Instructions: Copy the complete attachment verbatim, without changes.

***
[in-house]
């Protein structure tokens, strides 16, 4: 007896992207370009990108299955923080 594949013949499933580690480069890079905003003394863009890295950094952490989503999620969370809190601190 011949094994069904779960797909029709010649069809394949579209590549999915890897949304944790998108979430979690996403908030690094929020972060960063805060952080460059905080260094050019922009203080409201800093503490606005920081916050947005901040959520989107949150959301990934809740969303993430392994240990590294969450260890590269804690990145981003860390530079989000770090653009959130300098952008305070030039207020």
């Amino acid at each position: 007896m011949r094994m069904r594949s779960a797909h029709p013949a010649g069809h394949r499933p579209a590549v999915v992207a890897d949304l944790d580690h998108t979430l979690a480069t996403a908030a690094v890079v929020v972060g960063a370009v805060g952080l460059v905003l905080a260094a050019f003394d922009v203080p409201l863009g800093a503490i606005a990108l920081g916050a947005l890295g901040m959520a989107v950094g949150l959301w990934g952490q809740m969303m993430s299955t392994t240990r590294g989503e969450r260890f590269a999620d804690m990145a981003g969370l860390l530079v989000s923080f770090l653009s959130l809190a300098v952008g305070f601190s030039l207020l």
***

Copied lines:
[in-house]
């Protein structure tokens, strides 16, 4: 007896992207370009990108299955923080 594949013949499933580690480069890079905003003394863009890295950094952490989503999620969370809190601190 011949094994069904779960797909029709010649069809394949579209590549999915890897949304944790998108979430979690996403908030690094929020972060960063805060952080460059905080260094050019922009203080409201800093503490606005920081916050947005901040959520989107949150959301990934809740969303993430392994240990590294969450260890590269804690990145981003860390530079989000770090653009959130300098952008305070030039207020």
């Amino acid at each position: 007896m011949r094994m069904r594949s779960a797909h029709p013949a010649g069809h394949r499933p579209a590549v999915v992207a890897d949304l944790d580690h998108t979430l979690a480069t996403a908030a690094v890079v929020v972060g960063a370009v805060g952080l460059v905003l905080a260094a050019f003394d922009v203080p409201l863009g800093a503490i606005a990108l920081g916050a947005l890295g901040m959520a989107v950094g949150l959301w990934g952490q809740m969303m993430s299955t392994t240990r590294g989503e969450r260890f590269a999620d804690m990145a981003g969370l860390l530079v989000s923080f770090l653009s959130l809190a300098v952008g305070f601190s030039l207020l």